If a butterfly in China had beat its wings a little differently sometime in November, it would have caused a bat to alter its course of flight slightly — just enough to keep it from coming into contact from some poor unfortunate soul who otherwise would have inhaled some droplets of the bat’s saliva, or been bitten as a reward for straying into the bat’s flight path.
If that butterfly had beat its wings differently, that person never would have been the first person to contract the strain of coronavirus that became known as COVID-19. COVID never would have become an epidemic in Wuhan. It never would have spread beyond its hometown and spilled across international borders. It never would have defied everyone’s efforts to get ahead of it and blossomed into a global pandemic. Some 200,000 people to date would still be alive. More than 4 million people would never have become infected.
But that’s not what happened.
Of Spinoza, Butterflies and Bat wings
The butterfly did what it did — if you want to get all Spinozist about it, the butterfly and the bat did the only thing they could ever do. So did the virus, if you want to consider a virus alive. So did every one of us, from me to you to Dr. Fauci to President Trump to whichever world leader you want to think of to any global citizen you will never encounter. All of us. We’re just caught up in this unfolding chain of cause-and-reaction that has seemingly taken this bizarre and unexpected turn of events.
And it’s almost easy to think of it that way when everything’s abstract. But what about when it gets personal? What about when it gets painful?
I’ve been pretty lucky so far. No one close to me has died, though two people I know from my previous jobs have. One friend became sick, though she has thankfully recovered. But so many are mourning spouses and parents and children, many of whom died in hospital rooms where family members couldn’t attend. It must be an unbearably painful way to lose someone you love.
And so many others have lost their jobs, or have been temporarily laid off. Some of them haven’t been able to get unemployment and are facing this already uncertain time without any income. I’ve been laid off. and I know how stressful and frightening it can be, but I’ve never had to go through it at a time like this. And looking for a new job now must be an incredibly difficult challenge.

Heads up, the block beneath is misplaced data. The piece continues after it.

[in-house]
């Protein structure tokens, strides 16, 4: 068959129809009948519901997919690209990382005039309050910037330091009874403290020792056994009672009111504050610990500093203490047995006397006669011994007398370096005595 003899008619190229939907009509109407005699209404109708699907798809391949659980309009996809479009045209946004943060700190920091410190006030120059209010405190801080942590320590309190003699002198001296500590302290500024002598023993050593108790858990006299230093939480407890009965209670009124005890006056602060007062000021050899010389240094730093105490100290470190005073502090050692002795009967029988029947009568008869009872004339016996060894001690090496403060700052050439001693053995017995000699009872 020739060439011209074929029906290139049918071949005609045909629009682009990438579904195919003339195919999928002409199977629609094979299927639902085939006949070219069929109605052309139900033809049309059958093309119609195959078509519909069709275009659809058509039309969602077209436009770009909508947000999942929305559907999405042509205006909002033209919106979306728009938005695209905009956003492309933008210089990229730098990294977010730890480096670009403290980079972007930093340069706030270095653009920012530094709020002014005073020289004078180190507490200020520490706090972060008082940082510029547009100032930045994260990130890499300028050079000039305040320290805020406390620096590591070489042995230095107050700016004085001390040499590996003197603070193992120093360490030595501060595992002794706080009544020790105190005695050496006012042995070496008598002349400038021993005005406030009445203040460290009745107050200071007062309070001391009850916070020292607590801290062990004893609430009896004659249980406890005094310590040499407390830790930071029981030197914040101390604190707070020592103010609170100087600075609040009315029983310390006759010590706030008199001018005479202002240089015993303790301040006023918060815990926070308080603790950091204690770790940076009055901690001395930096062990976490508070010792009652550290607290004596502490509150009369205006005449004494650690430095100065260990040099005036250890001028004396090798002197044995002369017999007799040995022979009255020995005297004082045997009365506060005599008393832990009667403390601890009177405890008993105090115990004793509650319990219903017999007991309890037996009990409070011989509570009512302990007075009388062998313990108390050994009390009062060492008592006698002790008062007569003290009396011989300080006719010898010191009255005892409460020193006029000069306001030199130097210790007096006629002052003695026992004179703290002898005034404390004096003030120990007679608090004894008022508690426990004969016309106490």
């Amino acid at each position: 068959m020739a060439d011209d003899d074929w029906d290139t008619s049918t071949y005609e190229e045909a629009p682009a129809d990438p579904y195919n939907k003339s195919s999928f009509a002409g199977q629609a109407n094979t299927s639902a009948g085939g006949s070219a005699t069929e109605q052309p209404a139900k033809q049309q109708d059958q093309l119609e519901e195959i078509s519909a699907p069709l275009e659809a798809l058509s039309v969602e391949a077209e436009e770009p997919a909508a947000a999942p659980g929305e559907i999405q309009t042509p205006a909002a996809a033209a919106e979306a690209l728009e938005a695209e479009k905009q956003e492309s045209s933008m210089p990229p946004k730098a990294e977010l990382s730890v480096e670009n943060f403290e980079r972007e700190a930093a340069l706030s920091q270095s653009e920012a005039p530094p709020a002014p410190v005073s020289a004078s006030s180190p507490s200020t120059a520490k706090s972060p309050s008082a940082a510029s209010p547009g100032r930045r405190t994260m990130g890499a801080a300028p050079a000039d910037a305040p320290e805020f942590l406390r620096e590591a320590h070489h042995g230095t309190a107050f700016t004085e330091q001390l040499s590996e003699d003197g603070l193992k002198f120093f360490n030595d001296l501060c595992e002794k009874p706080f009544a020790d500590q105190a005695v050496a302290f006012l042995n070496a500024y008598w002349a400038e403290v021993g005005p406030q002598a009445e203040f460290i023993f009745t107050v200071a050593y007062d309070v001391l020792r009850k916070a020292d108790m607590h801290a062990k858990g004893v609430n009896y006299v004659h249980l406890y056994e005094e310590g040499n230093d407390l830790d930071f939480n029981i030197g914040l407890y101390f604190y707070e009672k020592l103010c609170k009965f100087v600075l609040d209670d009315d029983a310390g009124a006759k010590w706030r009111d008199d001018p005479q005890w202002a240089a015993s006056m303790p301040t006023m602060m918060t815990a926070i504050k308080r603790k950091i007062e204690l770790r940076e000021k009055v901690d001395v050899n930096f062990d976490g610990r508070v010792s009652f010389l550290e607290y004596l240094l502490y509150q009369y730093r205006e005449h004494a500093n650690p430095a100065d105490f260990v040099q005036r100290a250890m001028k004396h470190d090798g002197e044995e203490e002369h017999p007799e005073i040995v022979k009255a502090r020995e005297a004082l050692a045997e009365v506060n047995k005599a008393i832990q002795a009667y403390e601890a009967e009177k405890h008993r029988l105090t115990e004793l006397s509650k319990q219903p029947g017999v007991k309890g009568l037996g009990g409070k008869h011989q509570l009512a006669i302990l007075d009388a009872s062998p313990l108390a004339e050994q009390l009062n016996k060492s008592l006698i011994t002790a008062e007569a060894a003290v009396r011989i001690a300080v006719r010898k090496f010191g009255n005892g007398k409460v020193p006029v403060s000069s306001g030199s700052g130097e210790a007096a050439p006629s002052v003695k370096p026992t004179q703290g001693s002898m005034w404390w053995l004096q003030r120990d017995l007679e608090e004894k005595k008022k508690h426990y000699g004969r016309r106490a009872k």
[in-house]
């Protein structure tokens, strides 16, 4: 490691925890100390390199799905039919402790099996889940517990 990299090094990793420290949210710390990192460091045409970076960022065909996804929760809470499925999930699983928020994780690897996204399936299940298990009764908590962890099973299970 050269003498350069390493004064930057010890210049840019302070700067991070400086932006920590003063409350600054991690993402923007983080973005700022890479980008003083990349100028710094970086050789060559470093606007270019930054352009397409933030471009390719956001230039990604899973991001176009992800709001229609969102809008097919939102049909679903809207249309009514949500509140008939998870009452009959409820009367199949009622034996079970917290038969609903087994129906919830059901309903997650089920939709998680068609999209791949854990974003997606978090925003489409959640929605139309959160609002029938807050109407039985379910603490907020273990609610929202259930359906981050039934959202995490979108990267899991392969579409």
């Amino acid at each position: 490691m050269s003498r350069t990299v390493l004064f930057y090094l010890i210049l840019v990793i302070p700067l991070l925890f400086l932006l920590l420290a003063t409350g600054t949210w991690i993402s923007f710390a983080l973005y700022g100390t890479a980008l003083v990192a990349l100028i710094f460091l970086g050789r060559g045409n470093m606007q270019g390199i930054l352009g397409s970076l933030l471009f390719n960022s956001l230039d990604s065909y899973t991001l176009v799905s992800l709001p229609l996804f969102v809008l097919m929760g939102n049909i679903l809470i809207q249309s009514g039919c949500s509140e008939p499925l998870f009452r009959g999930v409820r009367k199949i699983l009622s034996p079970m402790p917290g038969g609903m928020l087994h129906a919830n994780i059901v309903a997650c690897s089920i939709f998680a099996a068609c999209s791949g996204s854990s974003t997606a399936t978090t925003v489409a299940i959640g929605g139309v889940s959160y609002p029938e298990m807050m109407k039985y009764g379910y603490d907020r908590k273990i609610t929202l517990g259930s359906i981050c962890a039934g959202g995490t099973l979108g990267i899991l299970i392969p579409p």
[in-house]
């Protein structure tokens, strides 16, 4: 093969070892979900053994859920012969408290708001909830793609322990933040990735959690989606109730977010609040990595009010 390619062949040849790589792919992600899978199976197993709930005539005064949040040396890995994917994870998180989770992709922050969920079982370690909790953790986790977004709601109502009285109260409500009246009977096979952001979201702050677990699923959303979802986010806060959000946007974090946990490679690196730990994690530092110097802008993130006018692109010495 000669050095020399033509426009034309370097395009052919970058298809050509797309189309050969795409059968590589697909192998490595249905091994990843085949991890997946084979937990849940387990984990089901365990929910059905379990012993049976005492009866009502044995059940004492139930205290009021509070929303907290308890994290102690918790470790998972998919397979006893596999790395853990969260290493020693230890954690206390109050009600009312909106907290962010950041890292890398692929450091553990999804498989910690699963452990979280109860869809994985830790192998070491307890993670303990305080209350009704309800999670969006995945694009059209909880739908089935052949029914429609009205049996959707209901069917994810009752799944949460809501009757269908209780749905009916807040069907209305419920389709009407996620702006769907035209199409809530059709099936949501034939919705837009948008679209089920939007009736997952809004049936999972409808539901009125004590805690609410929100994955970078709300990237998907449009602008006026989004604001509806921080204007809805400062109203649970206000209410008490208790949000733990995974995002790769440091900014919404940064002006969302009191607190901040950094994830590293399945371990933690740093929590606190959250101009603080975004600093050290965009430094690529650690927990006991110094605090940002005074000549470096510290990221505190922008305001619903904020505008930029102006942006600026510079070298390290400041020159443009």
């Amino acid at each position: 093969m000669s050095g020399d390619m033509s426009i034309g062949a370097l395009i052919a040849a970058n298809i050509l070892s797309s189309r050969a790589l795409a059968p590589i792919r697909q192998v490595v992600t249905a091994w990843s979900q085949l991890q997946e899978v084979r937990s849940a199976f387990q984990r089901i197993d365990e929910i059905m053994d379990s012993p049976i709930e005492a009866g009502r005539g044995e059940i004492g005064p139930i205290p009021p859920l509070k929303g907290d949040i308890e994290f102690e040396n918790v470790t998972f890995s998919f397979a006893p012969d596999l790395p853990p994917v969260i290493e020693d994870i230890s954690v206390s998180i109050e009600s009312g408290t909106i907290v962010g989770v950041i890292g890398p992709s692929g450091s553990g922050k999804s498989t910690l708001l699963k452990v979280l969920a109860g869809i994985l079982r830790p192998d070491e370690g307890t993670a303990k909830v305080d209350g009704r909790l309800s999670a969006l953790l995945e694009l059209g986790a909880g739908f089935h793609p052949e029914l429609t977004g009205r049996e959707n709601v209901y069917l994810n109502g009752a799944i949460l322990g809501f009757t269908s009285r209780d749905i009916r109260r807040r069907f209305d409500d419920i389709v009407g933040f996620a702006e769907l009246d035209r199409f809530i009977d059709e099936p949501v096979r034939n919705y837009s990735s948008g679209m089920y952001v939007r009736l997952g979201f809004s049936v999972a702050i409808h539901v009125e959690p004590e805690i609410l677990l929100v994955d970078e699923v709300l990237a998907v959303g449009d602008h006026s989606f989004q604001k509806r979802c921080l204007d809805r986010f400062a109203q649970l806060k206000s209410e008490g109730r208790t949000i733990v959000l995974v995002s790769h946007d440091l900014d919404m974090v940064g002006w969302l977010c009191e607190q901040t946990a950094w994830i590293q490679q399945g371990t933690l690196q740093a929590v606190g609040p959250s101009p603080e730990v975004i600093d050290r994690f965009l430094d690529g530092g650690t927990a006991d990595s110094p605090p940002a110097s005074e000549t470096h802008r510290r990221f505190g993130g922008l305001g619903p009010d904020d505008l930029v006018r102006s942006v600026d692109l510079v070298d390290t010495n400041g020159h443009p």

It’s a lot harder to think, act and believe as though everything happens as it had to happen when such awful and painful things are happening to so many people. It doesn’t seem fair. It doesn’t seem right. The part of us that is the most human demands justice and wants to know why. Why should this be happening now, and to us, and to me? And above all, who is to blame? We want to make sense of it all.
Blame It on the Butterfly
I’m not immune to that, either. Like I said, I’ve had it pretty good so far. My wife and I are still employed and get to work from home. We have health care that’s pretty darn good. We have a wonderful home and our families are all safe and healthy. So really, we can’t complain, right?
Ah, but today, if that butterfly had done its job right, my wife and I would have been on the banks of the Rhine River gorge. It would have been her first time seeing it, and I was really looking forward to showing her one of my favorite places on earth. Afterward, we would have gone back to our hotel in Aachen, where Charlemagne was coronated, located just 10 or so miles from the hometown of my mother’s family.
I had really looked forward to showing my wife so many of the landmarks of my childhood. The ice cream shop where I deciphered, on my own, the intricacies of currency exchange (one year, when the exchange rate was two German marks to a US dollar, I could buy two ice cream cones for a dollar — the next visit, when the exchange rate was three marks to a dollar, I could buy three ice cream cones for a dollar — like magic!). I wanted to show her my grandparents’ apartment building and the place where my great uncle lived. I wanted to point out the artificial hill made up of discarded slate from the abandoned coal mine that had become overgrown with scrub growth and stinging nettle that I loved to climb up. I wanted to place a stone of remembrance on the memorial to the synagogue that used to stand in that impossibly small village. But we didn’t get to do any of it.